1

23andMe Will Continue to Sell Genetic Tests For Ancestry

23andMeYesterday, 23andMe provided an update on its blog (see “23andMe Provides An Update Regarding FDA’s Review”) about how it will respond to the FDA’s recent warning letter.  In a nutshell, the company will continue to sell the same Personal Genome Service (“PGS”) kits, but new customers will only have access to ancestry-related genetic information and tools, and to their raw data.  No health-related information will be provided, for now.  Existing customers will continue to have access to all tools, including health-related information.

I’ll note that this is exactly what I predicted would happen in my blog post about the FDA warning letter (see “The FDA Orders 23andMe to Stop Marketing Medical Tests”).  You heard it here first!  It’s really the most logical approach while 23andMe communicates with the FDA.

The blog post spells out the breakdown:

  • Kits purchased BEFORE November 22, 2013 – Customers will have access to ALL
  • Kits purchased on November 22nd and through December 5th – Customers will have access ONLY to ancestry-related information and tools, and to their raw data. Customers may have the option of health-related information in the future.  These customers have the option of a full refund because they may have purchased the kit expecting health-related information.  You will receive an email from 23andMe about refunds soon.
  • Kits purchased AFTER December 5th – Customers will have access ONLY to ancestry-related information and tools, and to their raw data. Customers may have the option of health-related information in the future.  These customers will have to accept the terms of the “Ancestry Only Notice” before purchasing a kit.

Because the actual testing procedure remains unchanged, new customers will not have to undergo additional testing if the issue with the FDA is resolved and 23andMe can again offer health-related information.  At that point, 23andMe will be able to simply activate these tools using the customer’s existing data.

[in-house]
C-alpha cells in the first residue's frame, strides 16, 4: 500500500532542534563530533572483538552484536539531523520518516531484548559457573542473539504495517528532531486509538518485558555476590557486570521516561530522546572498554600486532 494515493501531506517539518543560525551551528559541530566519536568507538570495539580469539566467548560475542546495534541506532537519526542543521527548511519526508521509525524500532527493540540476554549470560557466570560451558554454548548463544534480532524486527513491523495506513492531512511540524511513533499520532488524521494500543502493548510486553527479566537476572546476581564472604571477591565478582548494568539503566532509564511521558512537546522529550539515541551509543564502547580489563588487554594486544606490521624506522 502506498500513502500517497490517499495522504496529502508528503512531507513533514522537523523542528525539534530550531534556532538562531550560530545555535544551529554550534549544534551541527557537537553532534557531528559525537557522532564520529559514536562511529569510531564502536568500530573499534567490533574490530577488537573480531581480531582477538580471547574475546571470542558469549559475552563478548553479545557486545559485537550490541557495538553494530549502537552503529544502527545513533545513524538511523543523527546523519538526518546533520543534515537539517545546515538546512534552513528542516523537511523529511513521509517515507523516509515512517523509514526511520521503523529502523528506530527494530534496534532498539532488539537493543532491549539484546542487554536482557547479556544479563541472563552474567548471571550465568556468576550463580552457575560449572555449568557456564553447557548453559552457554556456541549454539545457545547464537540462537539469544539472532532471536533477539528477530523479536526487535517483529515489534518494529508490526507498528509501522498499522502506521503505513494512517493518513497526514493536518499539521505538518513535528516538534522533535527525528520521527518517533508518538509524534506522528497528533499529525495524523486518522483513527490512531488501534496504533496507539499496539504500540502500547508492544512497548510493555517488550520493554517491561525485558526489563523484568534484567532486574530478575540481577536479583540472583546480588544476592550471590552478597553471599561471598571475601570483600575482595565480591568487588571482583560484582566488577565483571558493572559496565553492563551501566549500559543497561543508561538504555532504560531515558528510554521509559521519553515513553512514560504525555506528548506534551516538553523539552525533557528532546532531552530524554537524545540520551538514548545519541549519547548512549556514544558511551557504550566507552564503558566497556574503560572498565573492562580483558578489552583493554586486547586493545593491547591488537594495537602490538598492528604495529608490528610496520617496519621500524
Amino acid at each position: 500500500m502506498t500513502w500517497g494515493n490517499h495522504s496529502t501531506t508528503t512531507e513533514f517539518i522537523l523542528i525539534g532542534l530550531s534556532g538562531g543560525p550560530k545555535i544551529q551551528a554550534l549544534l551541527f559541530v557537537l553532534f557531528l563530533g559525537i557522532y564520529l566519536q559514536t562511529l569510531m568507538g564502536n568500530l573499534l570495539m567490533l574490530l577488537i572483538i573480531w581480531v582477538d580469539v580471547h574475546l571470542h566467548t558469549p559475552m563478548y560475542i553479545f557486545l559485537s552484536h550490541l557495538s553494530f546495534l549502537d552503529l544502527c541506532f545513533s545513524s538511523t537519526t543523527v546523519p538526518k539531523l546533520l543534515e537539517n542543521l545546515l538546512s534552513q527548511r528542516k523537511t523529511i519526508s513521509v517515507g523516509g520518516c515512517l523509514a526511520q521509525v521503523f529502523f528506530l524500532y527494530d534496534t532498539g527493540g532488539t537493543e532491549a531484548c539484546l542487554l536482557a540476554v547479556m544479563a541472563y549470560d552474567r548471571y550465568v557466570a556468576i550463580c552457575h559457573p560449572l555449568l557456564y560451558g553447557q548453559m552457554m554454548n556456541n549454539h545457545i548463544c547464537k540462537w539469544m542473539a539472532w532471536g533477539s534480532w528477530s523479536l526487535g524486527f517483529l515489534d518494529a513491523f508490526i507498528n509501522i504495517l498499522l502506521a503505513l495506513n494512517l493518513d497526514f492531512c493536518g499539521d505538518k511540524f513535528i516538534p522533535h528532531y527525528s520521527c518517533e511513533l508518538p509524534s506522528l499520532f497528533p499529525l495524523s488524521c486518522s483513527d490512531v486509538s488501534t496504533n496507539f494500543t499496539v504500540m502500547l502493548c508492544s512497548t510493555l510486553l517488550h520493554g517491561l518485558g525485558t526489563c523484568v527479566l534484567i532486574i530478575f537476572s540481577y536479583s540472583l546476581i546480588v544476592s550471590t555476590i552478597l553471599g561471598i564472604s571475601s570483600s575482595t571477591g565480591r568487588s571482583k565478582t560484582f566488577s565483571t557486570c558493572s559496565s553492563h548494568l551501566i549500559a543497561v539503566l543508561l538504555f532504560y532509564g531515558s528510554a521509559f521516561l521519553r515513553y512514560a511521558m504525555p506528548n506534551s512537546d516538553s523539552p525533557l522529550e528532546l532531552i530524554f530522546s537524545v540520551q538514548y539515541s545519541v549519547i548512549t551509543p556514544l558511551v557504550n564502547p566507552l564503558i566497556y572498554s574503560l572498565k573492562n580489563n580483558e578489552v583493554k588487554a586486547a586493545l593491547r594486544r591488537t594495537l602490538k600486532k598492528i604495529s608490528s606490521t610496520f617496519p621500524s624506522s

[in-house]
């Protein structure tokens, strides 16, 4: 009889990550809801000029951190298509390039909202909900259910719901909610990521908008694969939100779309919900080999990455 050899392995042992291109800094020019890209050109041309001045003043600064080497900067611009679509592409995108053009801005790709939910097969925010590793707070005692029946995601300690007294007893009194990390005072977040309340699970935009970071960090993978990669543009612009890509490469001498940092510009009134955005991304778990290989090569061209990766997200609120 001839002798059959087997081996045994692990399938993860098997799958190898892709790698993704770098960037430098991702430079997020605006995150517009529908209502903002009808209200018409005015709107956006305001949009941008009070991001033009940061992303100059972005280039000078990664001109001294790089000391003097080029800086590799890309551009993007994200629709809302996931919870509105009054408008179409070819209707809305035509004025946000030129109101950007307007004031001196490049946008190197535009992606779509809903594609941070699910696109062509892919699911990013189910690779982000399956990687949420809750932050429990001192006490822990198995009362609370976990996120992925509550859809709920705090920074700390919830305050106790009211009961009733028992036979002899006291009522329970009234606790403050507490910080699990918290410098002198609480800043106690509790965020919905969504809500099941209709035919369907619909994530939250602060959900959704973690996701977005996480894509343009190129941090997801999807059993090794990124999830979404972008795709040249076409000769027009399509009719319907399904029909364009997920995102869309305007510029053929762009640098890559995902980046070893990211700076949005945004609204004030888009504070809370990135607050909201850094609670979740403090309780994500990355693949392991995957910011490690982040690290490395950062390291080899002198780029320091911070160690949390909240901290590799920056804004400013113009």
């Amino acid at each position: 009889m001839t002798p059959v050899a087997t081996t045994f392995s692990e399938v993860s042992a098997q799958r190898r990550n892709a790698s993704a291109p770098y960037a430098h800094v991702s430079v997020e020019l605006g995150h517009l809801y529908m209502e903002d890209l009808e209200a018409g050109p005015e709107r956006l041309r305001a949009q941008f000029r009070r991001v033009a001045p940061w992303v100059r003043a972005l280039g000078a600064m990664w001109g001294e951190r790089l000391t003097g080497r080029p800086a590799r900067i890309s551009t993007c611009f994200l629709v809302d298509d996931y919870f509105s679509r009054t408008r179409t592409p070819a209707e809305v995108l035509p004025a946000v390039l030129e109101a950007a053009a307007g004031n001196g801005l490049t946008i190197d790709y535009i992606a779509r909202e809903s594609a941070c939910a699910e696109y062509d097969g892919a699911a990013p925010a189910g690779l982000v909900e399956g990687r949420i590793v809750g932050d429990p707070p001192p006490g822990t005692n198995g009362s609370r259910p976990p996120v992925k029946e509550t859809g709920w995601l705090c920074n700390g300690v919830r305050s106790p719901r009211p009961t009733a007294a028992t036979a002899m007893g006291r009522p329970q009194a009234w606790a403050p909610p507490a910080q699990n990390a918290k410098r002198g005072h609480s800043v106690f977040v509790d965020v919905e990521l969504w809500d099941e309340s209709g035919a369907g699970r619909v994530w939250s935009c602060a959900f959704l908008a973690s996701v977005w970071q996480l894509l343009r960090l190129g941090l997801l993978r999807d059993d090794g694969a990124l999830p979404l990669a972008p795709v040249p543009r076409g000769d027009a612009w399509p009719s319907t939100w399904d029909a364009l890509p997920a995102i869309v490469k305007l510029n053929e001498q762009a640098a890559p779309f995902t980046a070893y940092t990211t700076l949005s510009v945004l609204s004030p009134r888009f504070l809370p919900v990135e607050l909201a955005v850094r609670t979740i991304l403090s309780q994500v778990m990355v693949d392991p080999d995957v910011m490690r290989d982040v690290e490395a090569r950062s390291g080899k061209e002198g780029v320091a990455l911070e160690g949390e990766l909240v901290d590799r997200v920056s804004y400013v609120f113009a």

Will 23andMe Survive?

Some are already predicting the demise of 23andMe.  I disagree, and caution you to beware the naysayers.  With the exception of the new lawsuit, costs for which are currently minimal, 23andMe’s expenses aren’t increasing drastically as a result of the FDA warning letter.

However, sales will certainly go down as a result of not being able to offer health-related information for now (I believe they’ve experienced a significant sales jump in the last few weeks, but that will probably be temporary).  That being said, 23andMe has never made much money from the sale of each PGS kit, and based on the cost of SNP chips, kit processing, and general overhead, they probably lose money per kit.

Further, based on 23andMe’s known funding milestones (available at Cruchbase), they likely have a deep reservoir of capital reserves, as well as the inherent value of their database, which is currently 500,000 kits strong.

Accordingly, it is my opinion that reports of 23andMe’s death are greatly exaggerated (ht: Mark Twain).  As long as 23andMe and the FDA are able to eventually work out these issues and allow health-related information in some form, I’m predicting that 23andMe will weather this storm just fine.

A Boon for Genetic Genealogists?

It’s possible that this latest course of events may even prove to be a boon for genetic genealogists.  With no access to health-related information for new customers in the foreseeable future, 23andMe may feel market pressure to boost the quality and quantity of ancestry-related information provided to customers.  Instead of focusing on health, 23andMe can focus on new developments in ancestry to entice new customers.

Other Reports

Here are a few other articles about 23andMe’s latest response:

The following appear to be written by people who obviously are blissfully unaware of the entire field of genetic genealogy:

Ironically, these journalists have no idea that the ancestry-related information provided by 23andMe is far more informative and actionable than the health-related information!

But the award for the worst article goes to the following, which is just plain incorrect:

 

Blaine Bettinger

Intellectual property attorney, genealogist, and author of The Genetic Genealogist since 2007

One Comment

  1. This post will assist the internet users for creating new blog or
    even a weblog from start to end.

Leave a Reply

Your email address will not be published. Required fields are marked *